Several laboratory tests are available to detect outbreaks of canine influenza.
CIV infection should be suspected in dogs with respiratory signs.
Swabs for Immunoassays, PCR, and Virus Isolation
An early diagnosis of canine influenza is challenging because initial clinical signs are usually mild or even inapparent. However, it is during this timeframe that viral shedding in nasal secretions is highest and diagnostic testing aimed at identifying the virus is most accurate. In addition, it is during this time that establishing a diagnosis of CIV as the cause of an outbreak is critical for optimal outbreak control and case management.2
In early cases, diagnostic methods aimed at detection of the virus are preferred, including antigen detection methods, polymerase chain reaction (PCR)-based assays, and virus isolation. Nasal and/or caudal pharyngeal swabs are used for these tests. Optimally, swabs should be collected from dogs with early clinical signs (1 to 3 days) to coincide with peak virus shedding. In kennel or shelter populations, these swabs can be taken from exposed dogs; in this case, it is best to take swabs from multiple dogs in the population.2
Immunoassay kits for detection of human influenza A infection can be used for diagnosis of canine influenza because they detect the highly conserved nucleoprotein of influenza A viruses. However, the sensitivity for CIV is unknown. Advantages are that these kits do not require special equipment, are easy to perform, and provide rapid results. Limitations are that, while the kits are likely to provide positive results correctly, they can also report false-negative results based on the timing of peak viral shedding.2
Nasal and/or caudal pharyngeal swabs can also be used for detection of CIV nucleic acid by PCR tests.2 Advantages of PCR testing are that it is fast and inexpensive, and is now offered by several reference and university diagnostic laboratories.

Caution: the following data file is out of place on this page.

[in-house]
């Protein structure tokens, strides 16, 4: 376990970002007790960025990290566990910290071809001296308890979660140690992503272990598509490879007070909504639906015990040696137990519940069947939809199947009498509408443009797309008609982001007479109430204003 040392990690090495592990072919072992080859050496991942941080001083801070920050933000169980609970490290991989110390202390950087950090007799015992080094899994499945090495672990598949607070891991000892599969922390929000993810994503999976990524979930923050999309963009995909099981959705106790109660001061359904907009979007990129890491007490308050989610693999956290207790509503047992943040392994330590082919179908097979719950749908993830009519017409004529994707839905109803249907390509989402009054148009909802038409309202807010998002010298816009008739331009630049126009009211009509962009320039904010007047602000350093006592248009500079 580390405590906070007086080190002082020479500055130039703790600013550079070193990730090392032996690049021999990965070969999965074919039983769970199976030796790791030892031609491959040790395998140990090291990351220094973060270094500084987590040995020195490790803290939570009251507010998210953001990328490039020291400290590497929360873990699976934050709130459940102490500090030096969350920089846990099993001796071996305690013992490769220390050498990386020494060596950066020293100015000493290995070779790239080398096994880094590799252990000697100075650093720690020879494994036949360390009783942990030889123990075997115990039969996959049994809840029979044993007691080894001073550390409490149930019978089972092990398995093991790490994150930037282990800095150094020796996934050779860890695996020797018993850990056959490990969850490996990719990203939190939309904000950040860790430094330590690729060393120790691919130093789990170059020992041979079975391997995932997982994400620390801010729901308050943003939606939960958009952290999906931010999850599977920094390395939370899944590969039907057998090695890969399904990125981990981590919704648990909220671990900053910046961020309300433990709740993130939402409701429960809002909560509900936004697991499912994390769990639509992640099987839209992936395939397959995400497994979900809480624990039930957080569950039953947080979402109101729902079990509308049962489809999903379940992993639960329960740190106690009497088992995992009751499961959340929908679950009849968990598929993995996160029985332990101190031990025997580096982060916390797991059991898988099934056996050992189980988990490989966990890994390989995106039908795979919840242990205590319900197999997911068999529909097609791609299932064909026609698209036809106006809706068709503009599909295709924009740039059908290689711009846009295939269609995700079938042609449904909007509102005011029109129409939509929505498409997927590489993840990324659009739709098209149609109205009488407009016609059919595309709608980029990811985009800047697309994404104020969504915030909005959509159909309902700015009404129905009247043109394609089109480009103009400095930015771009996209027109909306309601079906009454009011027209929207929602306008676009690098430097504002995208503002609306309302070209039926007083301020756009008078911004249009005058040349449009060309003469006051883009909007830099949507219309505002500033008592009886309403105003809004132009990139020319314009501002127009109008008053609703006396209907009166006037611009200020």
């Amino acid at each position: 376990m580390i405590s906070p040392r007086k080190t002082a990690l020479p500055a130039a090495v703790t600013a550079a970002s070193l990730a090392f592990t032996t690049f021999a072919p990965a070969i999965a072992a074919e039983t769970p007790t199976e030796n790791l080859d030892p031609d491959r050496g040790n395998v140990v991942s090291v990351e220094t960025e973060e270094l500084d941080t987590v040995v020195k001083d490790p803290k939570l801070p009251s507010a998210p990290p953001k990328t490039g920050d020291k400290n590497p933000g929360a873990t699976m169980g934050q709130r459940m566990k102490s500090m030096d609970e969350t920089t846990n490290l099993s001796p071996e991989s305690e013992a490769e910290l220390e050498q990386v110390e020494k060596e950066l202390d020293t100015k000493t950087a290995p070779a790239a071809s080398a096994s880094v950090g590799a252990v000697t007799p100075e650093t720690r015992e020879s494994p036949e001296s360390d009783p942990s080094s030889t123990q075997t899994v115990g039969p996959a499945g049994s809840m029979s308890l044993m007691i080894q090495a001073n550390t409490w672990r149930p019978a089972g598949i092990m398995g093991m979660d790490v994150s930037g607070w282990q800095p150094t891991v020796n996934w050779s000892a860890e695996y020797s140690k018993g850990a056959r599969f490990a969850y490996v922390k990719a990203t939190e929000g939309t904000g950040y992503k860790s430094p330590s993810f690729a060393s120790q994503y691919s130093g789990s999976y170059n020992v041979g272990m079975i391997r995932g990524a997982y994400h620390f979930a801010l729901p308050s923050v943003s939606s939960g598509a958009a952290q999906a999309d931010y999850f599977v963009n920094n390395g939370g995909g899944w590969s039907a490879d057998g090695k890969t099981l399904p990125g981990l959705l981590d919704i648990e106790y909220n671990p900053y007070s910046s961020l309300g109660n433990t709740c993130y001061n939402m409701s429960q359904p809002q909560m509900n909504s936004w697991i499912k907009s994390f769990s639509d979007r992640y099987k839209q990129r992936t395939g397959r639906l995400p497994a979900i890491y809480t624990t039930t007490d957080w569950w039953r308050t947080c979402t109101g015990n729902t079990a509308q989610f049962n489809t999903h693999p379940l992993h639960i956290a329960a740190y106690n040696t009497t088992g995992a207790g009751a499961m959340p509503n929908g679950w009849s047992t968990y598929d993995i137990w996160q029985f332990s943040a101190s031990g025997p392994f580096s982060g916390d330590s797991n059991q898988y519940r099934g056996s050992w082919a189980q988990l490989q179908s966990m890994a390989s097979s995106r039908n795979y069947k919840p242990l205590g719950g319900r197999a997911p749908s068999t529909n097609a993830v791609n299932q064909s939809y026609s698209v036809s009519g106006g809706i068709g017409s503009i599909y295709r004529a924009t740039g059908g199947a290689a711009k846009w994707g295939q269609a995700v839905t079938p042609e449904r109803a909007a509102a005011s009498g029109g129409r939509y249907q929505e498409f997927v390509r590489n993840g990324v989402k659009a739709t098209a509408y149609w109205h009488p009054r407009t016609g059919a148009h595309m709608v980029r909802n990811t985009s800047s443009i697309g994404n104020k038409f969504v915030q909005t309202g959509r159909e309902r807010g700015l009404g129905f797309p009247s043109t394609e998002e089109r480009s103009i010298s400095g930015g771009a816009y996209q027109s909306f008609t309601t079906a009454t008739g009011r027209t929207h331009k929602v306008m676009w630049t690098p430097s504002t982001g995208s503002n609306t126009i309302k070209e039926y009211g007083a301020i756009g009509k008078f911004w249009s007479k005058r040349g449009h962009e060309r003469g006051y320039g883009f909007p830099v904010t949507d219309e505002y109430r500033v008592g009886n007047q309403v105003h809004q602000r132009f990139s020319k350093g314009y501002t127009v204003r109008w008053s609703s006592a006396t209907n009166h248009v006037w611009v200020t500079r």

In addition, PCR tests have high sensitivity and specificity, and are more likely to show positive results when there are low levels of virus present, such as in later stages of CIV infection, than virus antigen immunoassays. However, the high sensitivity can lead to false-positive results if there is DNA contamination during sample collection, or during processing in the lab. To avoid contamination during swab collection, the person collecting the sample should wear clean examination gloves for each dog and only touch the swab tip to the area sampled to avoid contamination by DNA on hands and in the environment. False-negative results can occur if the timing of sample collection is not appropriate. Of note, PCR testing can also be performed on other biological samples, such as transtracheal washes, bronchoalveolar lavage fluid, and tissues.2
PCR testing is performed at numerous locations, including the following centers:4
- Cornell University College of Veterinary Medicine Animal Health Diagnostic Center
- University of California, Davis, School of Veterinary Medicine
- The Lucy Whittier Molecular & Diagnostic Core Facility
It is important to note that these laboratories should be contacted in advance to determine collection, handling, and shipping preferences.
Virus isolation has limited use for routine diagnostic testing because it is specialized and slow to perform. It is most appropriately used for epidemiologic investigation and future vaccine production.